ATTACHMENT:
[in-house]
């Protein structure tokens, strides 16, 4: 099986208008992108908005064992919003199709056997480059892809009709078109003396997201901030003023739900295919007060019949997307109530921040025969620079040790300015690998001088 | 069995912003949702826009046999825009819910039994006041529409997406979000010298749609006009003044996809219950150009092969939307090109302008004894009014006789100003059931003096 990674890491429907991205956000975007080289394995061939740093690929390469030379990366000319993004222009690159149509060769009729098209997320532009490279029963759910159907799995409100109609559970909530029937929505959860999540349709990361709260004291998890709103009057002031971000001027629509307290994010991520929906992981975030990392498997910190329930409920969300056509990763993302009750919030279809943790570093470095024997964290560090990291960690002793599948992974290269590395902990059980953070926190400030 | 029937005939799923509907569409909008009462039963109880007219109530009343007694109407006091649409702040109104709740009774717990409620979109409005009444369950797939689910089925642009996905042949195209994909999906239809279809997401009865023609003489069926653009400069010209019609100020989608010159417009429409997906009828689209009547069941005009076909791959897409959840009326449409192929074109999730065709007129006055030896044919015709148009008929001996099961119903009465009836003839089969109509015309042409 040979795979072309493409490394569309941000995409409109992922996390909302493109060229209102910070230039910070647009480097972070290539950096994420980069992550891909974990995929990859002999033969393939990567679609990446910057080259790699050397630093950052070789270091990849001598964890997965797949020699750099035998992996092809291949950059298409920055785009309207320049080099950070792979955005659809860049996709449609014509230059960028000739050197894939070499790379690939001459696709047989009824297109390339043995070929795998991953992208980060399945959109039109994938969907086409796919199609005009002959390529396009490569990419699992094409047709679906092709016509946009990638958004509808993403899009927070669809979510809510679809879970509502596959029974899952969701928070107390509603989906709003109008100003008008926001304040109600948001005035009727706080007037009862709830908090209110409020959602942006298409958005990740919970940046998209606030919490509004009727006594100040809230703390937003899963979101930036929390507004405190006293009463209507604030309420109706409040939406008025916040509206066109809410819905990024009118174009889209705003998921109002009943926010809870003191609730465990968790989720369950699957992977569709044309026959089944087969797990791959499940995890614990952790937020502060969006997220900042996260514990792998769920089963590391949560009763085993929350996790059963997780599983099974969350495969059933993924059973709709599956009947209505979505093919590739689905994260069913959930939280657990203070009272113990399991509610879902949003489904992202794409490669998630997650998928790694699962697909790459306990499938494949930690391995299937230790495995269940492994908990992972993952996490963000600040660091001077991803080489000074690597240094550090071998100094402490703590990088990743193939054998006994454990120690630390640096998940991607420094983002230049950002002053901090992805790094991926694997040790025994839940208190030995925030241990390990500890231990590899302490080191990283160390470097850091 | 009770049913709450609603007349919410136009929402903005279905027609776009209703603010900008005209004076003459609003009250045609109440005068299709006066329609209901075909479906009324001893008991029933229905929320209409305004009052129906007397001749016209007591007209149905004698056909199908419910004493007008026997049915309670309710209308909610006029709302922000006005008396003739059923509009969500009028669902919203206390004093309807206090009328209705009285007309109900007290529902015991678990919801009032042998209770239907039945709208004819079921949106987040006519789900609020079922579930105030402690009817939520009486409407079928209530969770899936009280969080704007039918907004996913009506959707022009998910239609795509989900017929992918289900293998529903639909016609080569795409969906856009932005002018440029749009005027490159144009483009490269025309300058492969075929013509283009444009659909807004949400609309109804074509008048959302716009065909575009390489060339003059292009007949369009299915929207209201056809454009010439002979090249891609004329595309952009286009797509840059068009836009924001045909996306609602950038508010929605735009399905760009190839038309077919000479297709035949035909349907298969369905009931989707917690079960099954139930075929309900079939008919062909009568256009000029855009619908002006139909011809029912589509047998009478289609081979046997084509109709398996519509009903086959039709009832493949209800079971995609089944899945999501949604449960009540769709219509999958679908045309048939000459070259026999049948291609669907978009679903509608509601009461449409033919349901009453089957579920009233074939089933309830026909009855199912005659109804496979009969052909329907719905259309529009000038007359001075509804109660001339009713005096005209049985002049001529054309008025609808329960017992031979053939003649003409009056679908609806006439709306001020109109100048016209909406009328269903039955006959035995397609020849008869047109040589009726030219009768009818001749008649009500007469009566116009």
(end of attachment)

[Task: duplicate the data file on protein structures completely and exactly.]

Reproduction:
[in-house]
């Protein structure tokens, strides 16, 4: 099986208008992108908005064992919003199709056997480059892809009709078109003396997201901030003023739900295919007060019949997307109530921040025969620079040790300015690998001088 | 069995912003949702826009046999825009819910039994006041529409997406979000010298749609006009003044996809219950150009092969939307090109302008004894009014006789100003059931003096 990674890491429907991205956000975007080289394995061939740093690929390469030379990366000319993004222009690159149509060769009729098209997320532009490279029963759910159907799995409100109609559970909530029937929505959860999540349709990361709260004291998890709103009057002031971000001027629509307290994010991520929906992981975030990392498997910190329930409920969300056509990763993302009750919030279809943790570093470095024997964290560090990291960690002793599948992974290269590395902990059980953070926190400030 | 029937005939799923509907569409909008009462039963109880007219109530009343007694109407006091649409702040109104709740009774717990409620979109409005009444369950797939689910089925642009996905042949195209994909999906239809279809997401009865023609003489069926653009400069010209019609100020989608010159417009429409997906009828689209009547069941005009076909791959897409959840009326449409192929074109999730065709007129006055030896044919015709148009008929001996099961119903009465009836003839089969109509015309042409 040979795979072309493409490394569309941000995409409109992922996390909302493109060229209102910070230039910070647009480097972070290539950096994420980069992550891909974990995929990859002999033969393939990567679609990446910057080259790699050397630093950052070789270091990849001598964890997965797949020699750099035998992996092809291949950059298409920055785009309207320049080099950070792979955005659809860049996709449609014509230059960028000739050197894939070499790379690939001459696709047989009824297109390339043995070929795998991953992208980060399945959109039109994938969907086409796919199609005009002959390529396009490569990419699992094409047709679906092709016509946009990638958004509808993403899009927070669809979510809510679809879970509502596959029974899952969701928070107390509603989906709003109008100003008008926001304040109600948001005035009727706080007037009862709830908090209110409020959602942006298409958005990740919970940046998209606030919490509004009727006594100040809230703390937003899963979101930036929390507004405190006293009463209507604030309420109706409040939406008025916040509206066109809410819905990024009118174009889209705003998921109002009943926010809870003191609730465990968790989720369950699957992977569709044309026959089944087969797990791959499940995890614990952790937020502060969006997220900042996260514990792998769920089963590391949560009763085993929350996790059963997780599983099974969350495969059933993924059973709709599956009947209505979505093919590739689905994260069913959930939280657990203070009272113990399991509610879902949003489904992202794409490669998630997650998928790694699962697909790459306990499938494949930690391995299937230790495995269940492994908990992972993952996490963000600040660091001077991803080489000074690597240094550090071998100094402490703590990088990743193939054998006994454990120690630390640096998940991607420094983002230049950002002053901090992805790094991926694997040790025994839940208190030995925030241990390990500890231990590899302490080191990283160390470097850091 | 009770049913709450609603007349919410136009929402903005279905027609776009209703603010900008005209004076003459609003009250045609109440005068299709006066329609209901075909479906009324001893008991029933229905929320209409305004009052129906007397001749016209007591007209149905004698056909199908419910004493007008026997049915309670309710209308909610006029709302922000006005008396003739059923509009969500009028669902919203206390004093309807206090009328209705009285007309109900007290529902015991678990919801009032042998209770239907039945709208004819079921949106987040006519789900609020079922579930105030402690009817939520009486409407079928209530969770899936009280969080704007039918907004996913009506959707022009998910239609795509989900017929992918289900293998529903639909016609080569795409969906856009932005002018440029749009005027490159144009483009490269025309300058492969075929013509283009444009659909807004949400609309109804074509008048959302716009065909575009390489060339003059292009007949369009299915929207209201056809454009010439002979090249891609004329595309952009286009797509840059068009836009924001045909996306609602950038508010929605735009399905760009190839038309077919000479297709035949035909349907298969369905009931989707917690079960099954139930075929309900079939008919062909009568256009000029855009619908002006139909011809029912589509047998009478289609081979046997084509109709398996519509009903086959039709009832493949209800079971995609089944899945999501949604449960009540769709219509999958679908045309048939000459070259026999049948291609669907978009679903509608509601009461449409033919349901009453089957579920009233074939089933309830026909009855199912005659109804496979009969052909329907719905259309529009000038007359001075509804109660001339009713005096005209049985002049001529054309008025609808329960017992031979053939003649003409009056679908609806006439709306001020109109100048016209909406009328269903039955006959035995397609020849008869047109040589009726030219009768009818001749008649009500007469009566116009």